The fight to protect women’s right to choose continues as a bill in Florida which would require written consent from a parent or guardian to be obtained by any minor before being allowed to have an abortion. The bill, which is expected to be signed by Florida governor Ron DeSantis, would make Florida the 27th state to require parental consent to perform abortions on minors.
The Planned Parenthood of Southwest and Central Florida tweeted on Feb 21, saying that “We need to call our legislators to hold them accountable for passing this unconstitutional bill!”
This law serves as a jarring reminder that the fight for abortion rights has not been won; in fact, this is just one in a sea of state-level laws that seek to reduce or limit the circumstances in which women are able to have abortions.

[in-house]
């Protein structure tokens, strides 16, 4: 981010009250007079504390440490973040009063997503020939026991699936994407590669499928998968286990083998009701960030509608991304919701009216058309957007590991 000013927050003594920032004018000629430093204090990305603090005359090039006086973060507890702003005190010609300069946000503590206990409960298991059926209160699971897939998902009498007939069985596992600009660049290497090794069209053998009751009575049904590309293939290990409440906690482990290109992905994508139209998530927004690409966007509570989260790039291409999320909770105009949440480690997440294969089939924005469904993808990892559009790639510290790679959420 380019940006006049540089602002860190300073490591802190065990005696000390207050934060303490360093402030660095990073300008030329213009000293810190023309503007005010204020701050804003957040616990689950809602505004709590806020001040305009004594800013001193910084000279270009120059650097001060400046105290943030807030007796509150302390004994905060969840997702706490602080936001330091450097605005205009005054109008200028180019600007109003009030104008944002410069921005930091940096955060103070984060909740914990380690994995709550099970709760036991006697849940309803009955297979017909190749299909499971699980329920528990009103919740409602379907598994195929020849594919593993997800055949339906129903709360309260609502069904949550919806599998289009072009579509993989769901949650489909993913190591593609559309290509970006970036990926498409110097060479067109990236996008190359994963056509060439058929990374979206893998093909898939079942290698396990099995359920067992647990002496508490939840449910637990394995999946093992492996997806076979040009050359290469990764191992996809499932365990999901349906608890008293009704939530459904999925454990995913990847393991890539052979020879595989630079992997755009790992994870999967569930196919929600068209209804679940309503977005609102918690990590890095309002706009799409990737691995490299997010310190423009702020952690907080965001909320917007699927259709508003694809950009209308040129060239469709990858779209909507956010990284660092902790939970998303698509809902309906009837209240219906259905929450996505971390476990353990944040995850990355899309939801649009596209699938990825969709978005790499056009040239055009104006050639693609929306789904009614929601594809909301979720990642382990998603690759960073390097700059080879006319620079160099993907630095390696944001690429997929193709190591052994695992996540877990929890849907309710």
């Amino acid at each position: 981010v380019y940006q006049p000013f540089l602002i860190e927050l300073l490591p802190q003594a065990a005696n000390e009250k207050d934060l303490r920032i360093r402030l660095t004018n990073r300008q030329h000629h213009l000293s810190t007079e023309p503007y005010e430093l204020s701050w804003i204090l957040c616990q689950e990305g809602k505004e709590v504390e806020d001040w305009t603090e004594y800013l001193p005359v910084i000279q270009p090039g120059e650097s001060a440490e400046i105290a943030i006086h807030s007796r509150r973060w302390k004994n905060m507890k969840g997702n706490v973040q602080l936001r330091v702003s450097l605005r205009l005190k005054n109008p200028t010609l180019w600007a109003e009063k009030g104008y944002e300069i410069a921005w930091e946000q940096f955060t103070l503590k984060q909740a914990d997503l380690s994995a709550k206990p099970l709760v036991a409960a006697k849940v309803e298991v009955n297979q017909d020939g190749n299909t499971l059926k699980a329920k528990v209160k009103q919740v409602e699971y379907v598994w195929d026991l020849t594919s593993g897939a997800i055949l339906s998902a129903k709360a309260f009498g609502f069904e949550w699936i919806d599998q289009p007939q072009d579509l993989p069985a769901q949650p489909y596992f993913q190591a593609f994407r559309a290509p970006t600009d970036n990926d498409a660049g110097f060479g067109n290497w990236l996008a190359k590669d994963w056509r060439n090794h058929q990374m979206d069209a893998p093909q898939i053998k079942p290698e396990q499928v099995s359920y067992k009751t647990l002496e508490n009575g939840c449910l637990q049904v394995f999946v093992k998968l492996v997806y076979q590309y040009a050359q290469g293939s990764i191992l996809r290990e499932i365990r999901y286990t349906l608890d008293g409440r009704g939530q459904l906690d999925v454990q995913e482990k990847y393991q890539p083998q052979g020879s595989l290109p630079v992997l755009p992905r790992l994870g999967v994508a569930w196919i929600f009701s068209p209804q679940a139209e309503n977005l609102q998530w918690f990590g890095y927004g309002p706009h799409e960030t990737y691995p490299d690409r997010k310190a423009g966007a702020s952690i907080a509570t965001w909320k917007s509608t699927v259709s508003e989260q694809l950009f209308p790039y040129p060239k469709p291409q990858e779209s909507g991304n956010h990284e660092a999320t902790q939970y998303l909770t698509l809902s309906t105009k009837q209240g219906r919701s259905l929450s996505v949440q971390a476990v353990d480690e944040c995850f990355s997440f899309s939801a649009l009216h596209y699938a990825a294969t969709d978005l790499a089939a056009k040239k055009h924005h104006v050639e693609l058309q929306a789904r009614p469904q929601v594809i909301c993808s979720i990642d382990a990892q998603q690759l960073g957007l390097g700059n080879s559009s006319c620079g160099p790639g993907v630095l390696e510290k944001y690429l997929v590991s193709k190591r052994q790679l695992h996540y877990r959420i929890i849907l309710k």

Since 2011 there have been 483 state-level abortion restrictions passed, as reported by the ACLU in December of 2019, with 59 new restrictions in 2019 alone. This is a drastic increase in legislation, the highest number since the landmark Roe v. Wade ruling.
Laws of this nature, requiring parental consent or notification, do more harm than good in most cases. In instances of incest or abuse, young women could be forced into dangerous situations to seek the medical attention they need or outright refused the right.
With this Florida bill, the battle continues. So what can you do to help?
First, you can call your representatives and let them know that you, as a voter in their district, want their unwavering support for a woman’s right to choose.
You can also contribute to nonprofit organizations like Planned Parenthood or NARAL, which work to preserve abortion rights through legislation and by providing help for women in need.
Finally, you can vote. Vote at every chance you get. Decisions on abortion happen on a federal level and at the state level, so you should be researching candidates and voting in every election that comes your way.
In the race for the 2020 democratic nomination, you can find where each candidate stands on reproductive rights in this article from Axios.